University of Texas at Dallas: Public Affairs Students Gain New Perspectives in Exchange Program

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As part of a summer exchange program, three graduate students from the School of Economic, Political and Policy Sciences (EPPS) at The University of Texas at Dallas spent a week in Mexico City in July learning about Mexican government administration and economic development.

In return, UT Dallas hosted students from Mexico City’s Center for Research and Teaching in Economics (CIDE), a research and academic institution focused on social sciences and public policy in Mexico.

While in North Texas, students from both CIDE and UTD visited the UT Dallas Office of Facilities and Economic Development and the city governments of Dallas, Plano, McKinney and Allen; attended lectures and events; and toured Dallas-Fort Worth attractions, including Trinity Groves, Legacy West, NorthPark Center, the Bishop Arts District, Perot Museum of Nature and Science, and the Office of Counsulate General of Mexico in Dallas.

In Mexico City, students attended lectures and got behind-the-scenes looks at the city’s government administration and its finance department. Students also visited the cities of Toluca, where they learned about skills certification for municipal workers, and Puebla, where they got an inside look at municipal public finances.

The exchange was fashioned to introduce students to issues of financial inclusion, urbanization and sustainability in Mexico and the U.S. It was made possible by a grant that Dr. Meghna Sabharwal, a UT Dallas professor of public and nonprofit management, received from the 100,000 Strong in the Americas Innovation Fund. The organization, a collaboration among the U.S. Department of State, U.S. embassies and Partners of the Americas, encourages U.S. universities to partner with higher education institutions in Latin America on projects related to economic advancement, entrepreneurship, technology, workforce development and other areas.

Providing opportunities to experience global engagement is one of the most valuable learning experiences UT Dallas can provide to its students, Sabharwal said.

“The UTD-CIDE exchange benefited our students’ educational and career trajectories, as well as provided them with a deeper understanding of issues related to global governance,” she said.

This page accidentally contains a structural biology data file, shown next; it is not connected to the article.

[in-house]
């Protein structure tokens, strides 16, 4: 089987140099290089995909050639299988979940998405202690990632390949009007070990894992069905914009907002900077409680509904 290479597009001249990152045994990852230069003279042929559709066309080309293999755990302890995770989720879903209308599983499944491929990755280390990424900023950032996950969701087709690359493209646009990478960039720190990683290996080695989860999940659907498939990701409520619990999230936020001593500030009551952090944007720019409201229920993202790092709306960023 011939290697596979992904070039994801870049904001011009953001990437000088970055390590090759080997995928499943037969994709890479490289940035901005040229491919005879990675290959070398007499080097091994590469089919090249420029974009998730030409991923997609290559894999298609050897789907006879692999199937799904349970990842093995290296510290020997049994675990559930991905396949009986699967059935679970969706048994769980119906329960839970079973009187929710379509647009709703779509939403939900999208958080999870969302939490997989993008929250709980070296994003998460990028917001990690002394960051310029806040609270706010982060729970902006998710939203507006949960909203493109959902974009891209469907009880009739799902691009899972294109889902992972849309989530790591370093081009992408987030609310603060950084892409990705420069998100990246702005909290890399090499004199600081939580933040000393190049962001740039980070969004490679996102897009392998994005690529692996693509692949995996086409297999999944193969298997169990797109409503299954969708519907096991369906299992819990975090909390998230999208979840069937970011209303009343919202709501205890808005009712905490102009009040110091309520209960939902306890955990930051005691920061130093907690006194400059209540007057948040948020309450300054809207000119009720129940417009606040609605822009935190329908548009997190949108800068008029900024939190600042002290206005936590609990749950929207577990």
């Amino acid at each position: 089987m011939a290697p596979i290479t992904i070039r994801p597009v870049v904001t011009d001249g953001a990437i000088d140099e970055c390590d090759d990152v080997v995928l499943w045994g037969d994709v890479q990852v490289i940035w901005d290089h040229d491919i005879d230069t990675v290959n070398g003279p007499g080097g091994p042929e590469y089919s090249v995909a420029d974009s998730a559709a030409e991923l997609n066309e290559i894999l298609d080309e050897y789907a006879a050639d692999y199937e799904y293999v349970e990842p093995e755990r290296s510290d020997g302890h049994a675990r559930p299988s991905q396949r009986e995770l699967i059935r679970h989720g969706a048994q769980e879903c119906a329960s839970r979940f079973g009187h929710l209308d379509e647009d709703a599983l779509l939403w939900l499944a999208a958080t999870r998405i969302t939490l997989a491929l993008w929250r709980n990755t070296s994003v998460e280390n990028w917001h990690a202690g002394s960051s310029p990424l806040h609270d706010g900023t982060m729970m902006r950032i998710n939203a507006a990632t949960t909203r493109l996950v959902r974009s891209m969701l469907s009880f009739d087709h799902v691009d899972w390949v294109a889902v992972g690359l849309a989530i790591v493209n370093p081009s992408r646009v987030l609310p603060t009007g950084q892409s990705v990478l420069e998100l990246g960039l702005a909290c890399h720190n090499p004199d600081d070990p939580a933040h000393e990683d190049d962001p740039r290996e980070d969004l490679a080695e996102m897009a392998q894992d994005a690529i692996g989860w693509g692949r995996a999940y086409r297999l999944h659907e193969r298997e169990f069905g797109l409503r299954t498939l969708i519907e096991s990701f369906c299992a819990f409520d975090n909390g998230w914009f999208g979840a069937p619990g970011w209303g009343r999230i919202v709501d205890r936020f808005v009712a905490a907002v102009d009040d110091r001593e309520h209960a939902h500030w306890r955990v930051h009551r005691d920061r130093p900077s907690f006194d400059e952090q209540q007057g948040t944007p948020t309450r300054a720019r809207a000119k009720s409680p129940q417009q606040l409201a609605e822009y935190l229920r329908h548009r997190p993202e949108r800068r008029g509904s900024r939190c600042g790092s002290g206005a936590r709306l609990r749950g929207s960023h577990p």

The EPPS students who participated were Jonathan Craig Richards, Ali Alirezaieyan BS’21 and Sabrine Oujout BA’21, all public affairs master’s students. Oujout is also studying public human resources management.

Oujout said that in addition to gaining new perspectives on Mexican governance, she also appreciated the cultural differences between the neighboring countries.

“Mexico was so lively and colorful,” she said. “It was just awesome seeing that in person, then seeing how much the culture affects the way the Mexican government runs.”

“It was refreshing to hear students from CIDE ask questions about how we operate our economic development programs, which gave us new insights into how we can improve the outcomes of our economic development initiatives.”

Teodoro Benavides, associate professor of practice in public and nonprofit management at UT Dallas

Richards, who spoke no Spanish before the trip but now plans to take lessons, said that the UTD students formed closer bonds with one another while making new friends across the border.

“They were so welcoming and so nice,” he said.

Teodoro Benavides, associate professor of practice in public and nonprofit management who also went on trip, said he was interested in the similarities in issues faced by both the U.S. and Mexican governments.

“I was very pleased to see the cities in Mexico were having the same challenges as cities in the United States in creating economic development within their communities and validating that their incentives were having the desired results,” he said. “It was great to learn from their similar experiences.”

The input and presence of the CIDE students was invaluable as well, Benavides said.

“It was refreshing to hear students from CIDE ask questions about how we operate our economic development programs, which gave us new insights into how we can improve the outcomes of our economic development initiatives,” he said.

Dr. James Harrington, associate professor and program head of public and nonprofit management, also attended the trip and said the exchange gave the UT Dallas students a better understanding of both the theory and practice of economic development in an international context.

“During our time in Mexico, we attended world-class seminars with leading experts, toured awe-inspiring cultural sites such as the Basilica Cathedral of Puebla and Cosmovitral Botanical Garden,” he said. “Without a doubt, we made lifelong friends from this trip.”

Sabharwal said she and her colleagues will continue to pursue future grants from the 100,000 Strong in the Americas Innovation Fund to support exchanges with institutions in other Latin American locales.

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